Liz Truss’s energy costs package lacks important details

Prime minister bows to political and moral pressure with £150bn state effort –but how it will be financed still unclear

There are two main things to note about Liz Truss’s energy costs package. First, there is much detail to come. Also, it is an undeniable paradox that the first move of a prime minister surrounded by former Taxpayers’ Alliance staff is a £150bn state effort to fix commercial prices.

Much like Boris Johnson would never have wanted to be the prime minister to curtail people’s liberties more severely than anyone since wartime, it is fair to say Truss would rather not have begun her tenure in No 10 with what is known as the energy price guarantee.

One of the defining elements of Truss’s successful campaign to succeed Johnson was her repeated talk of tax cuts and suspending green levies as the primary way of helping people with soaring bills.

An early Truss campaign interview with the Financial Times even airily dismissed the idea of “handouts”. Future campaign messaging was less clear, but still resistant to what was disparagingly referred to as “Gordon Brown economics”.

As it has turned out, Truss has ended up more or less with what Brown argued for in early August: a call for a freeze on prices that pre-empted not just the government but even Brown’s Labour party.

What changed was the sheer weight of political and, what you might even term, moral pressure.

Truss was told by an array of experts that failing to take bold action would create a humanitarian disaster, with millions of households cold or hungry or both, businesses collapsing en masse, with the impact on the economy, and especially on public health inequalities, felt for a generation.

One effect of the sheer one-sidedness of the argument is that it made Truss’s decision to U-turn (whatever her aides might argue, it is a U-turn, even a gradual one) politically easier.

Responding to Truss’s statement in the Commons, Keir Starmer noted the change of stance, but made much more of Truss’s refusal to extend a windfall tax on energy firms’ unexpectedly high profits to part finance it.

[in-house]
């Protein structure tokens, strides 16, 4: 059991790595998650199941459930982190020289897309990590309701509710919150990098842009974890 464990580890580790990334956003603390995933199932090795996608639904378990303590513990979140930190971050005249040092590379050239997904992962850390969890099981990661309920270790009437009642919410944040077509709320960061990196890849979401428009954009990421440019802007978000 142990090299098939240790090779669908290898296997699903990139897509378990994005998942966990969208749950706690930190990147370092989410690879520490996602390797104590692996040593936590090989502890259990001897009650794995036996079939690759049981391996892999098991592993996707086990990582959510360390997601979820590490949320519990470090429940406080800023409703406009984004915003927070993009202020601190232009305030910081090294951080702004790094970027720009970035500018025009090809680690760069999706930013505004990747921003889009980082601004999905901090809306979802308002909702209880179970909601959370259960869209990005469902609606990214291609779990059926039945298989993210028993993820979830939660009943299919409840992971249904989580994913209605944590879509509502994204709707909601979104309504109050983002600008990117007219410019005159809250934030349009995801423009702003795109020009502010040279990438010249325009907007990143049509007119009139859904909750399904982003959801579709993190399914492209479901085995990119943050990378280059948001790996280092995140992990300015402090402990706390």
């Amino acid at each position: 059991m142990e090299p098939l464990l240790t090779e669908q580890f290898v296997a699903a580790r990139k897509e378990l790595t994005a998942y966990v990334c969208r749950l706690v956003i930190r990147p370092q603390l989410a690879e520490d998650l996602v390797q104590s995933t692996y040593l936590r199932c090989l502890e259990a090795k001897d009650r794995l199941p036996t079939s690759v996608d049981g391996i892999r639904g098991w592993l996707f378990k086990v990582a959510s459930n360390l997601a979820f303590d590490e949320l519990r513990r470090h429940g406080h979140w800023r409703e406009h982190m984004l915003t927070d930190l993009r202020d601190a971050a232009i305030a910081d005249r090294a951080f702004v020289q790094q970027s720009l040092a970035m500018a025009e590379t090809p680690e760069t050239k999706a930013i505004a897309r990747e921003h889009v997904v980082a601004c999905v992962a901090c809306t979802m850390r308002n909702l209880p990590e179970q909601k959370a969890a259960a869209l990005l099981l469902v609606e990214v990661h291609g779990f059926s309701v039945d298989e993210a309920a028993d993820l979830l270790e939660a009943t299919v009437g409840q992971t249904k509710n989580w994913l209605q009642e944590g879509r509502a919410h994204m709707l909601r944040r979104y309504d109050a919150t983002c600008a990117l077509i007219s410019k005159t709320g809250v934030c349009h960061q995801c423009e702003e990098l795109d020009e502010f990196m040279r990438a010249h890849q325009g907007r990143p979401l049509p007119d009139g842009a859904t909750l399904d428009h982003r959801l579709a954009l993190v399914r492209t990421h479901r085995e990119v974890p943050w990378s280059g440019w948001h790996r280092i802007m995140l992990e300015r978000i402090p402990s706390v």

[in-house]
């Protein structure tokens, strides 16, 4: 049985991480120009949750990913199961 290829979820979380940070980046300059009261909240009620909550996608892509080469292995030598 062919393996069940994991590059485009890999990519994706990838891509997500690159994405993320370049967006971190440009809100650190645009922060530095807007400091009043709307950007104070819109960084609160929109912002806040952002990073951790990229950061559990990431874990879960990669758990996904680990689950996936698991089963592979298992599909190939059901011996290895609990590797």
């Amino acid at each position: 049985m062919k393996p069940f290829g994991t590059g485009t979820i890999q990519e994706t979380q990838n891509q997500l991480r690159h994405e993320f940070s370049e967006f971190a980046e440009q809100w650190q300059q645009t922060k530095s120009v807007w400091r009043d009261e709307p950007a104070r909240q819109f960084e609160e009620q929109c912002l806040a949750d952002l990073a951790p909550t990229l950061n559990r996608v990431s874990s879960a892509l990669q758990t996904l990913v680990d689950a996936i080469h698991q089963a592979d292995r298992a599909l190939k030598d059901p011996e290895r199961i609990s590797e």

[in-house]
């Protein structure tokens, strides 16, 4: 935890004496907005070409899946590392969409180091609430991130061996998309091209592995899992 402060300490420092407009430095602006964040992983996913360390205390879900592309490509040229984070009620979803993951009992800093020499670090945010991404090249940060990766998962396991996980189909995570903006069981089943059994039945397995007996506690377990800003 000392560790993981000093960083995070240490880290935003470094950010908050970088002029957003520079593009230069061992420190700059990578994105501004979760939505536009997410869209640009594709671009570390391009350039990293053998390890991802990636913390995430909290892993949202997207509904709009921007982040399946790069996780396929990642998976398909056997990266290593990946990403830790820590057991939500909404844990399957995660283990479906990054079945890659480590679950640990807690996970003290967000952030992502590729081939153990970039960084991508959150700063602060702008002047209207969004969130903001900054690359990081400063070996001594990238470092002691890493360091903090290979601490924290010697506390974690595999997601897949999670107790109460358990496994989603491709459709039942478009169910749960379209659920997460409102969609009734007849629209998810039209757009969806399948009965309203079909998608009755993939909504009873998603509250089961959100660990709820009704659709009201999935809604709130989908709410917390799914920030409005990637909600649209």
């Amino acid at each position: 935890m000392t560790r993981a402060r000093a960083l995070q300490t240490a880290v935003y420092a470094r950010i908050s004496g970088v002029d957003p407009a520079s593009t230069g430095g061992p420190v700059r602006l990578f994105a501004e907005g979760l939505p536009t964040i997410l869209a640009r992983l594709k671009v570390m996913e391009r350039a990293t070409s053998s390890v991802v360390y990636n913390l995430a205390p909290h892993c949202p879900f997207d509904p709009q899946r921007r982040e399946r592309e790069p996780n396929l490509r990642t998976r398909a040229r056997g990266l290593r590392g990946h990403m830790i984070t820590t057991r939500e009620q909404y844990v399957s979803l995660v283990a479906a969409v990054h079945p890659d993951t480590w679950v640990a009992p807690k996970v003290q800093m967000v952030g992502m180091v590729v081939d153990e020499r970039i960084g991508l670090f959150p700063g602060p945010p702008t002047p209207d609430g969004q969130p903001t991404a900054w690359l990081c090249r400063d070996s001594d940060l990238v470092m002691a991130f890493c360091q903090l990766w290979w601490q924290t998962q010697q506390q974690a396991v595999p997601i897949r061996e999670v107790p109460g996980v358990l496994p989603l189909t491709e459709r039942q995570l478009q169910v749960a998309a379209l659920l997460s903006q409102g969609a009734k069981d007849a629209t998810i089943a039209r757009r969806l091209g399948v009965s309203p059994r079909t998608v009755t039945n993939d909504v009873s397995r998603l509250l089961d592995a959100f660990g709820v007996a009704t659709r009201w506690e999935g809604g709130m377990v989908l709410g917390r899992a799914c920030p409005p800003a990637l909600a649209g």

It is another political paradox that Truss is not only committing about the same as the annual NHS England budget on price controls, she is doing so with little apparent plan to pay for it, beyond borrowing. An extended windfall tax would arguably have only contributed a bit, but its absence is notable, and could become a millstone for the government.

It is not only the financing that remains opaque. A lot of the mechanism for the domestic help is barely sketched out, not least how ministers will help people outside the mainstream energy market, such as those who use heating oil or people living in flats with communal energy sources that fall outside the price cap.

The plans for businesses are, so far, little more than a broad commitment: a sixth-month scheme will offer “equivalent support”, to be made more targeted after that.

There is a final political lesson from Truss’s statement, and that is that the climate emergency sceptics have much more sway in government than before, with the restoration of fracking and a commitment to 100 or more new North Sea drilling projects.

Officially, Truss remains committed to the UK’s net zero target by 2050, but her announcement of a review into how this can be met in a way that is “pro-business and pro-growth” tells another story – even if that review is led by the green-inclined Tory MP Chris Skidmore.

Time, again, will tell how much the public side with Starmer, who told MPs that “doubling down on fossil fuels is a ludicrous answer to a fossil fuel crisis”. But fracking, at least, has been repeatedly shown to be unpopular with the public.

There is, of course, one final and entirely exterior factor. With the Queen gravely ill, all of this might get forgotten amid a long period of national mourning.

Tags: UK